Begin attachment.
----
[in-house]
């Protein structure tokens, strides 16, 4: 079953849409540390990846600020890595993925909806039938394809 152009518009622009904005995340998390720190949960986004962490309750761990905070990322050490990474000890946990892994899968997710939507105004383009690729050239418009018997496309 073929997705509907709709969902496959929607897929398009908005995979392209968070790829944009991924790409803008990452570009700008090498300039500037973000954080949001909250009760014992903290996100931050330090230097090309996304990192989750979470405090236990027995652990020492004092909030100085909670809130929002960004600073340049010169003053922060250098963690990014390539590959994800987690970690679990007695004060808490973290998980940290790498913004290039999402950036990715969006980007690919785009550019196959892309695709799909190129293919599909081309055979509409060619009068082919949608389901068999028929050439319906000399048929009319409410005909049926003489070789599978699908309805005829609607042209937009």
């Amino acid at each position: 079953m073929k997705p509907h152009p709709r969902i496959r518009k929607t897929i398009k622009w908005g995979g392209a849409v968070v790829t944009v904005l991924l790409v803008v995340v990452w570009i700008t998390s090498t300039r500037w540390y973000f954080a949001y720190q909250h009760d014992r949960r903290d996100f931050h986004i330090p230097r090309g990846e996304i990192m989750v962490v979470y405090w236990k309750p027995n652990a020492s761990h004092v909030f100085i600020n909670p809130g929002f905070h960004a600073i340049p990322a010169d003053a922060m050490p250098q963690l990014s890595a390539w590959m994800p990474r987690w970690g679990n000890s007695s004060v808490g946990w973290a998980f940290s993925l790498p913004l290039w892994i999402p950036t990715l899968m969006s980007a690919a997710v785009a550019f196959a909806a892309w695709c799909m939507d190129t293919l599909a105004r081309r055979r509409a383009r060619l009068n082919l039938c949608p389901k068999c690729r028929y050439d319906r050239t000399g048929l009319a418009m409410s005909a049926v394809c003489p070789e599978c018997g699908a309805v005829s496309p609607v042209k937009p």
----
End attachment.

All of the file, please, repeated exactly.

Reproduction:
[in-house]
């Protein structure tokens, strides 16, 4: 079953849409540390990846600020890595993925909806039938394809 152009518009622009904005995340998390720190949960986004962490309750761990905070990322050490990474000890946990892994899968997710939507105004383009690729050239418009018997496309 073929997705509907709709969902496959929607897929398009908005995979392209968070790829944009991924790409803008990452570009700008090498300039500037973000954080949001909250009760014992903290996100931050330090230097090309996304990192989750979470405090236990027995652990020492004092909030100085909670809130929002960004600073340049010169003053922060250098963690990014390539590959994800987690970690679990007695004060808490973290998980940290790498913004290039999402950036990715969006980007690919785009550019196959892309695709799909190129293919599909081309055979509409060619009068082919949608389901068999028929050439319906000399048929009319409410005909049926003489070789599978699908309805005829609607042209937009």
């Amino acid at each position: 079953m073929k997705p509907h152009p709709r969902i496959r518009k929607t897929i398009k622009w908005g995979g392209a849409v968070v790829t944009v904005l991924l790409v803008v995340v990452w570009i700008t998390s090498t300039r500037w540390y973000f954080a949001y720190q909250h009760d014992r949960r903290d996100f931050h986004i330090p230097r090309g990846e996304i990192m989750v962490v979470y405090w236990k309750p027995n652990a020492s761990h004092v909030f100085i600020n909670p809130g929002f905070h960004a600073i340049p990322a010169d003053a922060m050490p250098q963690l990014s890595a390539w590959m994800p990474r987690w970690g679990n000890s007695s004060v808490g946990w973290a998980f940290s993925l790498p913004l290039w892994i999402p950036t990715l899968m969006s980007a690919a997710v785009a550019f196959a909806a892309w695709c799909m939507d190129t293919l599909a105004r081309r055979r509409a383009r060619l009068n082919l039938c949608p389901k068999c690729r028929y050439d319906r050239t000399g048929l009319a418009m409410s005909a049926v394809c003489p070789e599978c018997g699908a309805v005829s496309p609607v042209k937009p």